This Is Why Your Email Pitches Aren’t Working


In the past few years, reports surfaced claiming humans have shorter attention spans than goldfish. In 2013, the average attention span was about 8 seconds (down a whole four seconds from 2000); goldfish reportedly have an average attention span of about 9 seconds. Yikes.
If your email pitches aren’t getting the traction you hoped they would, chances are it’s because you failed to engage your readers in those first 8 seconds. But what exactly are you doing wrong?

We’re bringing you the top 4 email faux pas contributing to those underwhelming results to help get your pitches back on track:

1) Your Email Subject is More Than 55 Characters

Subject lines are arguably the most important part of an email, as they determine if the rest of your email is worth reading. Avoid using all caps or gimmicky phrase like “Last Chance!” because your reader is probably immune to those kinds of ploys. Instead, make sure your subject is direct, concise, and interesting. And most importantly, always under 55 characters.

2) You Lack a “Call me Ishmael” Intro

If you’re lucky enough to write a subject line that gets your email opened, the second-most important part is going to be those first few words. Draft a sentence that is both intriguing and informative. Too vague and you waste your reader’s time; too specific and you miss an opportunity to offer some helpful context. It doesn’t have to be one of the most memorable phrases in literary history, but it should be pretty solid.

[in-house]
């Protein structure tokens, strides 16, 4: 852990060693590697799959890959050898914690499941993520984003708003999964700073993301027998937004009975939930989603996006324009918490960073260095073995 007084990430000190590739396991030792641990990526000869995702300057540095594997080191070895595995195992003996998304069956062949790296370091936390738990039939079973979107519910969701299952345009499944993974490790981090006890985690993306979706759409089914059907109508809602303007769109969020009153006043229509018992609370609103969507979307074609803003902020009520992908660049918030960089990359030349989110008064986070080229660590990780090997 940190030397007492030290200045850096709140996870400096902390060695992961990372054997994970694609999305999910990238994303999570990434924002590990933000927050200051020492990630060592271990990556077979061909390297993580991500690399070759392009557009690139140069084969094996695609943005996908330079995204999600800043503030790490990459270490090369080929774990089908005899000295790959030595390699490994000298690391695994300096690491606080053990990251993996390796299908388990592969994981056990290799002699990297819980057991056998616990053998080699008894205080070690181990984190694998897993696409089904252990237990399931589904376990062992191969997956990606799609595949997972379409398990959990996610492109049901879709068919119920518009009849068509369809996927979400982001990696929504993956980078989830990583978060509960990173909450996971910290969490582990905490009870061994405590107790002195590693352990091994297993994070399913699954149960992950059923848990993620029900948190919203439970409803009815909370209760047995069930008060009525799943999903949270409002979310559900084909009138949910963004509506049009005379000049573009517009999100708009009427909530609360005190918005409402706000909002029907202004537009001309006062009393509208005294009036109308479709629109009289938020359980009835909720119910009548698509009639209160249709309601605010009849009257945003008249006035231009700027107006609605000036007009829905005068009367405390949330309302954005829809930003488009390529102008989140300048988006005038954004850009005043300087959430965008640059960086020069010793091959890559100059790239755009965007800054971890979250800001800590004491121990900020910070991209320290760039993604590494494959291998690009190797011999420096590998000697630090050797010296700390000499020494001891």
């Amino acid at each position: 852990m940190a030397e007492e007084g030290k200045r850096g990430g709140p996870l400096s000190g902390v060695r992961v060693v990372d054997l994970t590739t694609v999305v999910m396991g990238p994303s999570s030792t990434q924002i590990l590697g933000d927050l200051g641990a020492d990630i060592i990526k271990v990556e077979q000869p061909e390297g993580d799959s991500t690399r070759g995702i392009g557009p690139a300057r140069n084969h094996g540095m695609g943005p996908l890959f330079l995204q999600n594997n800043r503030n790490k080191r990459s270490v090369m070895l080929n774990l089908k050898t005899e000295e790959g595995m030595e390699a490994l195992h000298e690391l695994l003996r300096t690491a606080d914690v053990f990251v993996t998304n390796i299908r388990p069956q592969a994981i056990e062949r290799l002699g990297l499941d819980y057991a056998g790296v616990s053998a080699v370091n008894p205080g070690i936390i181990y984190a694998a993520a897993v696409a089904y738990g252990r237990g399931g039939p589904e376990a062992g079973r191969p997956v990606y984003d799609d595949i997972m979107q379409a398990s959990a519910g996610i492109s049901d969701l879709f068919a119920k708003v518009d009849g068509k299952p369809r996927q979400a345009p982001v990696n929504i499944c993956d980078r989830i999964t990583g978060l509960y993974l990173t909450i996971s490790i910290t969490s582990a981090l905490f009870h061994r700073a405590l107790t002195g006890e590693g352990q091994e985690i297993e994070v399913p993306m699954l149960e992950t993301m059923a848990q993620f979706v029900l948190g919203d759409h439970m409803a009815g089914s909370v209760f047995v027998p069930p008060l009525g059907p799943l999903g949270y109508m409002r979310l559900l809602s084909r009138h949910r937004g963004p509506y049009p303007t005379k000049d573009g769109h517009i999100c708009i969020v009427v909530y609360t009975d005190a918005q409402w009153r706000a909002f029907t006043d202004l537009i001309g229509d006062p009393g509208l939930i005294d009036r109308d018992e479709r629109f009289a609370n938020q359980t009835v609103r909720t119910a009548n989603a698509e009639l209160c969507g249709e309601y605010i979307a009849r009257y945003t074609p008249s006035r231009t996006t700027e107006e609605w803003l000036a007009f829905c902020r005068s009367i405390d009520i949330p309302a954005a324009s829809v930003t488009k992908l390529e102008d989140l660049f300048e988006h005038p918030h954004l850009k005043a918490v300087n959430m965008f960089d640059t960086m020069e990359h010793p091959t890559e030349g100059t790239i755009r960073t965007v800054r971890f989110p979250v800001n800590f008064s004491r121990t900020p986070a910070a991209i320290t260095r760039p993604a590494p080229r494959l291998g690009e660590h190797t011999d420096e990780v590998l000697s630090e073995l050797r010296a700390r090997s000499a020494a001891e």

3) Your Email is More Than 190 Words

If an email looks like a full-length novel, chances are it’s going to be ignored. While 190 words is considered a decent length for the standard email pitch, try to keep your word count under that number whenever possible. You’ll have to be extremely deliberate in choosing the information you include in the body of your email, but that level of specificity and purposefulness will only make your pitch stronger.

4) You Don’t Use Bullets

To help your readers make sense of the info you’re providing, it might be worth breaking some information up into bullets or numbers, with the most important information bolded. That way, your busiest reader need only glance at the email to get a sense of what you’re offering, and your chances of piquing their interest go up.
We can speculate and point fingers at smartphones and technology as the culprits of our short attention spans, but the reality is those things aren’t going anywhere. Instead of naming blame, we need to reevaluate our communication methods to ensure the content we create catches our readers’ ever-elusive attention.
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